For example psychiatrist Joe Weiss MD discusses a client and his parents who were not able to form a close relationship. If the client were having a pleasant conversation with his mother, she would show discomfort by either changing the subject or leaving the room. His father would not take him seriously and would tease him by pretending to not understand him. In therapy it became obvious that the client showed discomfort when women were respectful and loving toward him. Sometimes he would tease them as a way to create distance. He was experiencing survivor guilt and not realizing it. He believed he could not trust women to listen to him and he doubted he was worthy of their respect. In therapy he successfully worked on the belief that he was being hurtful to his parents when he challenging their opinion of him by developing and sustaining loving relationships to women.

Today the meaning and application of survivor guilt has broadened. It is now used to describe situations where people react to inhibit or marginalize their success when they feel it has come at the expense of another. Intuitively we understand survivor guilt is operating when a lottery winner donates his winnings or spends his money foolishly. Without fully realizing it, he is trying to regain his emotional equilibrium by ridding himself of his good fortune so there is nothing to feel guilty about.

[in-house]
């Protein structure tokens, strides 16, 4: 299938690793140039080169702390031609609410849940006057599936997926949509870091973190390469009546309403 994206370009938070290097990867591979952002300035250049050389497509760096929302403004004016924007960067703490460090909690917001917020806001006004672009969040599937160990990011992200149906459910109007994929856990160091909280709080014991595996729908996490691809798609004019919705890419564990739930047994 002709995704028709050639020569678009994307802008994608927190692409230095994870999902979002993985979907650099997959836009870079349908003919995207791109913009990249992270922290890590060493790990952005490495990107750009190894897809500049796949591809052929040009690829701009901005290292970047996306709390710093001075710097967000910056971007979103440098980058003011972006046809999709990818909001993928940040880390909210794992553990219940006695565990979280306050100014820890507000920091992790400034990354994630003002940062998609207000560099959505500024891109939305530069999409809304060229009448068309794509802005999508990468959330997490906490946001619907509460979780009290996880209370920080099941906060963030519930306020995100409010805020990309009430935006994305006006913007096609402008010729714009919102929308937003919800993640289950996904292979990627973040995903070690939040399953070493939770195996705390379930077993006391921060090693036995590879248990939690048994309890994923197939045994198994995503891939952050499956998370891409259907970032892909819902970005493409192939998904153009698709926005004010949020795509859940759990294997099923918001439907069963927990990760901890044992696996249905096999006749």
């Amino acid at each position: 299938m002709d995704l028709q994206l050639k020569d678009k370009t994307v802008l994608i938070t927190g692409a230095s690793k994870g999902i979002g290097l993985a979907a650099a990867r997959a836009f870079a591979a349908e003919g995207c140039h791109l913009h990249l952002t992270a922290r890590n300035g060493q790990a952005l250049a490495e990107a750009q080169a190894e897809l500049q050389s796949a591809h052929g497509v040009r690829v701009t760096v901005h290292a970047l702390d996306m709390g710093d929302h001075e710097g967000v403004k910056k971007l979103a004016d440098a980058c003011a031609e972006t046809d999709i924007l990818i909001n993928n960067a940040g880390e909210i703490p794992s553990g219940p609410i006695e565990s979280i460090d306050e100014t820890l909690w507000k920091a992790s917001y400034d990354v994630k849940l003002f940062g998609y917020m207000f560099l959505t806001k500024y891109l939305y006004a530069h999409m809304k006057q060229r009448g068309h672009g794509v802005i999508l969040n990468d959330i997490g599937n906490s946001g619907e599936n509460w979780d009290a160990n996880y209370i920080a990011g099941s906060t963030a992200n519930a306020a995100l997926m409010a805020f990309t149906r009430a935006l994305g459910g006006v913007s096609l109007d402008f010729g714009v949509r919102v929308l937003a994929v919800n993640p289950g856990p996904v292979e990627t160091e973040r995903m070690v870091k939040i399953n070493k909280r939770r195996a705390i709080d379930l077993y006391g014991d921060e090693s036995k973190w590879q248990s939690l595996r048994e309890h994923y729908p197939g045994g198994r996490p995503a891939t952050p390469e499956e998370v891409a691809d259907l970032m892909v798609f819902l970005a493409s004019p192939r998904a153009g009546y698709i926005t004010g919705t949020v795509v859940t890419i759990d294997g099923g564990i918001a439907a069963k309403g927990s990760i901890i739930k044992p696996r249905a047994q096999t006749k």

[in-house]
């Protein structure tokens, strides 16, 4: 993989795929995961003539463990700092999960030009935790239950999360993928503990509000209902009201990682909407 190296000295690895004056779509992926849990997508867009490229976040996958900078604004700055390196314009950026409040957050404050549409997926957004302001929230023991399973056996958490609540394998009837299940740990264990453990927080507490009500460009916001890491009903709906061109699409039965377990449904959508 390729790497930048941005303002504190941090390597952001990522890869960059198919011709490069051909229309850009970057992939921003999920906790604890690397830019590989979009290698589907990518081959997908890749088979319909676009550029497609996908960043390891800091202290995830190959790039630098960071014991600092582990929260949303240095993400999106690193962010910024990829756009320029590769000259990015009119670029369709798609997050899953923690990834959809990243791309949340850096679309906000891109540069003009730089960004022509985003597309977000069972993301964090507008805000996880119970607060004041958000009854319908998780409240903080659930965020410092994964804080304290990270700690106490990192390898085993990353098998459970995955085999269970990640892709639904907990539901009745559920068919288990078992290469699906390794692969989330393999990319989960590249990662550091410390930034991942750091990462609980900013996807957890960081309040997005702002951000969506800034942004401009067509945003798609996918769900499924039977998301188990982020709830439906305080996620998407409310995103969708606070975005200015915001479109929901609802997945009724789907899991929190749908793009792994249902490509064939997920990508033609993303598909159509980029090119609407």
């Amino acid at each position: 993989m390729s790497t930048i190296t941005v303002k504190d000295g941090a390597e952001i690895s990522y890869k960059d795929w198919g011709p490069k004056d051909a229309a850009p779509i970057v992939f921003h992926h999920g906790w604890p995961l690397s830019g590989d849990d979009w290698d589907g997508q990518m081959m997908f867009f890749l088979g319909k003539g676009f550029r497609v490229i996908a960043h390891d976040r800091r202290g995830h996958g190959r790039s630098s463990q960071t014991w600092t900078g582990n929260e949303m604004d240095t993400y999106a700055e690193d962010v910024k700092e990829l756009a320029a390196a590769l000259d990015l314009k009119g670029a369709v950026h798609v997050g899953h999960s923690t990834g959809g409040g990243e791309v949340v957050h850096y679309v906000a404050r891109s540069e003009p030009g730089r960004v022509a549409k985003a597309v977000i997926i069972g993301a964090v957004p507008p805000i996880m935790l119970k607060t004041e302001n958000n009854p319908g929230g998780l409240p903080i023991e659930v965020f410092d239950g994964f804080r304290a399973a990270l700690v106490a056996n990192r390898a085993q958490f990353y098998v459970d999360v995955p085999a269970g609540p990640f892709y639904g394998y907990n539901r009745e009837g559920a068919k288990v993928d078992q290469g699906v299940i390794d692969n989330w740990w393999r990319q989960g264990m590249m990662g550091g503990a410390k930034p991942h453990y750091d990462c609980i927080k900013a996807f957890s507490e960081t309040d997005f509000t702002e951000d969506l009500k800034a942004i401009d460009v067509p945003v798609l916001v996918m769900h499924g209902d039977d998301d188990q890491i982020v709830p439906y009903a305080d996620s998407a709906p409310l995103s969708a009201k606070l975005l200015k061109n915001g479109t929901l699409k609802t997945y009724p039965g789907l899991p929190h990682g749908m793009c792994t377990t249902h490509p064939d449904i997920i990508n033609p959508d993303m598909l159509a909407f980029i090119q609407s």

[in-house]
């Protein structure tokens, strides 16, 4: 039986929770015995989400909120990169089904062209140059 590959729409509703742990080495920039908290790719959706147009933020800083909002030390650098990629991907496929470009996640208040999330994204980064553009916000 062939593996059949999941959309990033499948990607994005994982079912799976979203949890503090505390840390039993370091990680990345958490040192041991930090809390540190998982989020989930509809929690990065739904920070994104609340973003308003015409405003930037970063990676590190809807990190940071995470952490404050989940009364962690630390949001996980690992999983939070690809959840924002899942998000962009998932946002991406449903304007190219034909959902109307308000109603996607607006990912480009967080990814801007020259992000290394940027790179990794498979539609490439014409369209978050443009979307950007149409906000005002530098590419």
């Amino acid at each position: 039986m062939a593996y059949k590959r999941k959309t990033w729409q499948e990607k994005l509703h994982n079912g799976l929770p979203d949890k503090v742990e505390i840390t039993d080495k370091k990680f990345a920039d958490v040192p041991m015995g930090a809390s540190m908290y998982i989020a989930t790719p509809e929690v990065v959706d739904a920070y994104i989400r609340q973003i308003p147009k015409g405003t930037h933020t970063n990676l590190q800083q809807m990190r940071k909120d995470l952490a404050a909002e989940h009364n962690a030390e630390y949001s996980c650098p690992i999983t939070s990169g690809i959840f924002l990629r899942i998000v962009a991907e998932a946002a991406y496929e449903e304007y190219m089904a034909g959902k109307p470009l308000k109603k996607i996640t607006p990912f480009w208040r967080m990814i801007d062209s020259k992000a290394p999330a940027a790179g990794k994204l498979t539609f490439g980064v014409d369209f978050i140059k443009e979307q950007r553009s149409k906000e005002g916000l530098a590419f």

Or an immigrant to this country may feel torn regarding relatives who stayed home. Is it really OK to enjoy oneself when relatives might be living in poverty or in a war torn land? Children of first generation immigrants might feel survivor guilt about going to college. Or they might be conflicted over how much acculturation they may partake in. Their parents may get angry if they become too ‘Americanized’ too quickly. At the same they might risk scorn and derision from their contemporaries if they appear too different. Their survivor guilt may be bi-directional. They might feel damned if they do and damned if they don’t regarding how to navigate the values of their family and new country.”

How can someone overcome survivor guilt?
“Survivor guilt can be tricky to notice. Often it is unconscious. People coming to therapy often have difficulty seeing how they are holding themselves back. If they do have an idea, they scarcely suspect that it relates to exaggerating their ability to hurt a family member by being successful.